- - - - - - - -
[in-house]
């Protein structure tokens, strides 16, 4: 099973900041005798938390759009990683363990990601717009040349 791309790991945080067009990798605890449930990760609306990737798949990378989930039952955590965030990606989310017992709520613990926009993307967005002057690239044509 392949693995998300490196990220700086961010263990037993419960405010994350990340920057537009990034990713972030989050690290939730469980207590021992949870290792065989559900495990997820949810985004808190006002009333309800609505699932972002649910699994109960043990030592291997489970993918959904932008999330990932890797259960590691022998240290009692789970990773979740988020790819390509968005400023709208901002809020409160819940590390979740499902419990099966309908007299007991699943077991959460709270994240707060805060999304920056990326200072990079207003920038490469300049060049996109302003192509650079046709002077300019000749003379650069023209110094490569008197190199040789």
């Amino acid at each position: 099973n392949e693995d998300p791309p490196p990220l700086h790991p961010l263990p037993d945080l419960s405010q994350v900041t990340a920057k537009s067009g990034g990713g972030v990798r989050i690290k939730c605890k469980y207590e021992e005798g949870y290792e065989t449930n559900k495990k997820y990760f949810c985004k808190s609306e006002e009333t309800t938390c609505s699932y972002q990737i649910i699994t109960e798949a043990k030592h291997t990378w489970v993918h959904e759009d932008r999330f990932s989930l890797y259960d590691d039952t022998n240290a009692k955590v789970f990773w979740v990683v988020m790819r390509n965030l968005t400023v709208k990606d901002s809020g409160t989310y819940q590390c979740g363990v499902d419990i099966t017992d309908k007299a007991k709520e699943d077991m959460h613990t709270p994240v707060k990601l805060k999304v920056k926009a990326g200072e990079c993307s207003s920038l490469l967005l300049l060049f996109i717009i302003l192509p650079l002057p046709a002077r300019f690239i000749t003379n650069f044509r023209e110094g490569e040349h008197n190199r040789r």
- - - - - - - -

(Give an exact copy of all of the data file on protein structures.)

[in-house]
């Protein structure tokens, strides 16, 4: 099973900041005798938390759009990683363990990601717009040349 791309790991945080067009990798605890449930990760609306990737798949990378989930039952955590965030990606989310017992709520613990926009993307967005002057690239044509 392949693995998300490196990220700086961010263990037993419960405010994350990340920057537009990034990713972030989050690290939730469980207590021992949870290792065989559900495990997820949810985004808190006002009333309800609505699932972002649910699994109960043990030592291997489970993918959904932008999330990932890797259960590691022998240290009692789970990773979740988020790819390509968005400023709208901002809020409160819940590390979740499902419990099966309908007299007991699943077991959460709270994240707060805060999304920056990326200072990079207003920038490469300049060049996109302003192509650079046709002077300019000749003379650069023209110094490569008197190199040789």
């Amino acid at each position: 099973n392949e693995d998300p791309p490196p990220l700086h790991p961010l263990p037993d945080l419960s405010q994350v900041t990340a920057k537009s067009g990034g990713g972030v990798r989050i690290k939730c605890k469980y207590e021992e005798g949870y290792e065989t449930n559900k495990k997820y990760f949810c985004k808190s609306e006002e009333t309800t938390c609505s699932y972002q990737i649910i699994t109960e798949a043990k030592h291997t990378w489970v993918h959904e759009d932008r999330f990932s989930l890797y259960d590691d039952t022998n240290a009692k955590v789970f990773w979740v990683v988020m790819r390509n965030l968005t400023v709208k990606d901002s809020g409160t989310y819940q590390c979740g363990v499902d419990i099966t017992d309908k007299a007991k709520e699943d077991m959460h613990t709270p994240v707060k990601l805060k999304v920056k926009a990326g200072e990079c993307s207003s920038l490469l967005l300049l060049f996109i717009i302003l192509p650079l002057p046709a002077r300019f690239i000749t003379n650069f044509r023209e110094g490569e040349h008197n190199r040789r």